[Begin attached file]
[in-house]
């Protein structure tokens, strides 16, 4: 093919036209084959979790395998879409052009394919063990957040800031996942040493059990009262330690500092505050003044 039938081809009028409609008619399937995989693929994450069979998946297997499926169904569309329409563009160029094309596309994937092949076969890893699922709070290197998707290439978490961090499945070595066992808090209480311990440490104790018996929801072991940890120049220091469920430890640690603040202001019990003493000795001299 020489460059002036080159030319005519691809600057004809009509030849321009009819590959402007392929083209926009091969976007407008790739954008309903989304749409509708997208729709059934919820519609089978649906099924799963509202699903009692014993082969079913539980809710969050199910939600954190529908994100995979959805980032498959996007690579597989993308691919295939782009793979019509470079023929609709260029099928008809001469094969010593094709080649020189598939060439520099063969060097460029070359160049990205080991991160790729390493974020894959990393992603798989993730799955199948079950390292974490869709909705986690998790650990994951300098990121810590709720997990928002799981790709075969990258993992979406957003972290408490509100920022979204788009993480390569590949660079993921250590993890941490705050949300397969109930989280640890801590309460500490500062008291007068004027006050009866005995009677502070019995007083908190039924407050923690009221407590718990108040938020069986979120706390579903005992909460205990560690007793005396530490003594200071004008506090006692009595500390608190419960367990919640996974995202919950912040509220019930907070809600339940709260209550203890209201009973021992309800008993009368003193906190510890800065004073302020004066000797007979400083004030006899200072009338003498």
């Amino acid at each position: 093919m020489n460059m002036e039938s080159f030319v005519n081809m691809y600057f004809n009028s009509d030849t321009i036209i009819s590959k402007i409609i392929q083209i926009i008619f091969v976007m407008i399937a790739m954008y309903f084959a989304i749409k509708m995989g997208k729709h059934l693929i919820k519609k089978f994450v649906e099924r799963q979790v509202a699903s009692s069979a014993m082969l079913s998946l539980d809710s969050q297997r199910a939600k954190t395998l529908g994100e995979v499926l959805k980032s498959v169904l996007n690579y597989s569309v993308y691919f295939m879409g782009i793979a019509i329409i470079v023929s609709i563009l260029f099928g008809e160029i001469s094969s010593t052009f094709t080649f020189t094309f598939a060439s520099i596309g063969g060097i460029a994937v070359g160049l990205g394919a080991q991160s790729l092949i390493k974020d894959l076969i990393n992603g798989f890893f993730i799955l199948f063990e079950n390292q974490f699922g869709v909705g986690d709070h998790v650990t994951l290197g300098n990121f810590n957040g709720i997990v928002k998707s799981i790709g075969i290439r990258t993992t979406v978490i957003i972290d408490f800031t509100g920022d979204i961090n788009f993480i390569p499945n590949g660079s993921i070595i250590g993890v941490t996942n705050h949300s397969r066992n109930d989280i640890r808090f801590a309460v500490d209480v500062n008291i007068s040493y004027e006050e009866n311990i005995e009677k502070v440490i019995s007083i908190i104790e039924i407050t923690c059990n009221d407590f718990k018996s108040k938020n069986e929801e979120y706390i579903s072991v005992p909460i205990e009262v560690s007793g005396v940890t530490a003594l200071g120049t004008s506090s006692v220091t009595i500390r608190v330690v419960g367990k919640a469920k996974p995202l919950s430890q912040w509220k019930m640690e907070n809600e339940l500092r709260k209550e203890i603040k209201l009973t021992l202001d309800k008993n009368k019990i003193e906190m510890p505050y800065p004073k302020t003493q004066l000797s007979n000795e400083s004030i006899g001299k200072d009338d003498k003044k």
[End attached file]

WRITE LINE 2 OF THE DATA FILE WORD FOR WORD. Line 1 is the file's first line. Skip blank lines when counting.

């Protein structure tokens, strides 16, 4: 093919036209084959979790395998879409052009394919063990957040800031996942040493059990009262330690500092505050003044 039938081809009028409609008619399937995989693929994450069979998946297997499926169904569309329409563009160029094309596309994937092949076969890893699922709070290197998707290439978490961090499945070595066992808090209480311990440490104790018996929801072991940890120049220091469920430890640690603040202001019990003493000795001299 020489460059002036080159030319005519691809600057004809009509030849321009009819590959402007392929083209926009091969976007407008790739954008309903989304749409509708997208729709059934919820519609089978649906099924799963509202699903009692014993082969079913539980809710969050199910939600954190529908994100995979959805980032498959996007690579597989993308691919295939782009793979019509470079023929609709260029099928008809001469094969010593094709080649020189598939060439520099063969060097460029070359160049990205080991991160790729390493974020894959990393992603798989993730799955199948079950390292974490869709909705986690998790650990994951300098990121810590709720997990928002799981790709075969990258993992979406957003972290408490509100920022979204788009993480390569590949660079993921250590993890941490705050949300397969109930989280640890801590309460500490500062008291007068004027006050009866005995009677502070019995007083908190039924407050923690009221407590718990108040938020069986979120706390579903005992909460205990560690007793005396530490003594200071004008506090006692009595500390608190419960367990919640996974995202919950912040509220019930907070809600339940709260209550203890209201009973021992309800008993009368003193906190510890800065004073302020004066000797007979400083004030006899200072009338003498």